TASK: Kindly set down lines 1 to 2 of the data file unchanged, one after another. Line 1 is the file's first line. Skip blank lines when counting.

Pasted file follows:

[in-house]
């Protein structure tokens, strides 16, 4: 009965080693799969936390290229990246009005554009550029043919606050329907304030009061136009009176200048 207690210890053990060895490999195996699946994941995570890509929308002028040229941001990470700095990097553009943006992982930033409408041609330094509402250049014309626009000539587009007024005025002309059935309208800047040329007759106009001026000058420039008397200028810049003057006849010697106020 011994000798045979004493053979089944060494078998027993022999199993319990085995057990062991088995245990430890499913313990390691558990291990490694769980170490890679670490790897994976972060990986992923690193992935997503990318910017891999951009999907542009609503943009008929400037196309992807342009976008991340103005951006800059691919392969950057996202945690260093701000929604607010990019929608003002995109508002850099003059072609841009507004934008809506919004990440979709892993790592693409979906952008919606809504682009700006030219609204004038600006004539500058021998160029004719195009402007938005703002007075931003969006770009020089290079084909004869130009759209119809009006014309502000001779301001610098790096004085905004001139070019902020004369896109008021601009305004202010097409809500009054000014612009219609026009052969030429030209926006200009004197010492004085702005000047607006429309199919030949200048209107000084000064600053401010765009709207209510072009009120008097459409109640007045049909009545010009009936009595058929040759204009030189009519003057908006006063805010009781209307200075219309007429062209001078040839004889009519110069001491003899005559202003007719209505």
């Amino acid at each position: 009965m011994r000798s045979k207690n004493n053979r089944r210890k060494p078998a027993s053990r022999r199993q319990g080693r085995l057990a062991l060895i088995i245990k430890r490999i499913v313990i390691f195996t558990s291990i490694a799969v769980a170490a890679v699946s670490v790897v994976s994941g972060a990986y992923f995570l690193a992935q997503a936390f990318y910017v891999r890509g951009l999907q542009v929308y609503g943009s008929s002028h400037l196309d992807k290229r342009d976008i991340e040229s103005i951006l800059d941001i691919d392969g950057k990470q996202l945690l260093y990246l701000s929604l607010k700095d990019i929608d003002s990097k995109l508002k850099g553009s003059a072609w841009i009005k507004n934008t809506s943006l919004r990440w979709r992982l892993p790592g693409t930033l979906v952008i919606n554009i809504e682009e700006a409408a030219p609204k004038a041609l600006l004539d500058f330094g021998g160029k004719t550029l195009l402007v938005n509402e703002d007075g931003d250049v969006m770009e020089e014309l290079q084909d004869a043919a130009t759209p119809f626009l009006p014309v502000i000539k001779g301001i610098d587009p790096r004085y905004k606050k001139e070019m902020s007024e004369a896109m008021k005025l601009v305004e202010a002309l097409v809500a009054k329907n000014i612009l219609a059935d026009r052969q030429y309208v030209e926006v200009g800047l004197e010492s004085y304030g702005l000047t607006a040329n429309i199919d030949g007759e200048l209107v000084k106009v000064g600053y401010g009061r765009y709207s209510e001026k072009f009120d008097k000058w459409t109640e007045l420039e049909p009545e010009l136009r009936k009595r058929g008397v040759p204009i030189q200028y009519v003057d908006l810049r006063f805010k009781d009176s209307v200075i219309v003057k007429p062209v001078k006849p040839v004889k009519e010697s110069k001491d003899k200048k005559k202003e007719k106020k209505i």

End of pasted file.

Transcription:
[in-house]
């Protein structure tokens, strides 16, 4: 009965080693799969936390290229990246009005554009550029043919606050329907304030009061136009009176200048 207690210890053990060895490999195996699946994941995570890509929308002028040229941001990470700095990097553009943006992982930033409408041609330094509402250049014309626009000539587009007024005025002309059935309208800047040329007759106009001026000058420039008397200028810049003057006849010697106020 011994000798045979004493053979089944060494078998027993022999199993319990085995057990062991088995245990430890499913313990390691558990291990490694769980170490890679670490790897994976972060990986992923690193992935997503990318910017891999951009999907542009609503943009008929400037196309992807342009976008991340103005951006800059691919392969950057996202945690260093701000929604607010990019929608003002995109508002850099003059072609841009507004934008809506919004990440979709892993790592693409979906952008919606809504682009700006030219609204004038600006004539500058021998160029004719195009402007938005703002007075931003969006770009020089290079084909004869130009759209119809009006014309502000001779301001610098790096004085905004001139070019902020004369896109008021601009305004202010097409809500009054000014612009219609026009052969030429030209926006200009004197010492004085702005000047607006429309199919030949200048209107000084000064600053401010765009709207209510072009009120008097459409109640007045049909009545010009009936009595058929040759204009030189009519003057908006006063805010009781209307200075219309007429062209001078040839004889009519110069001491003899005559202003007719209505």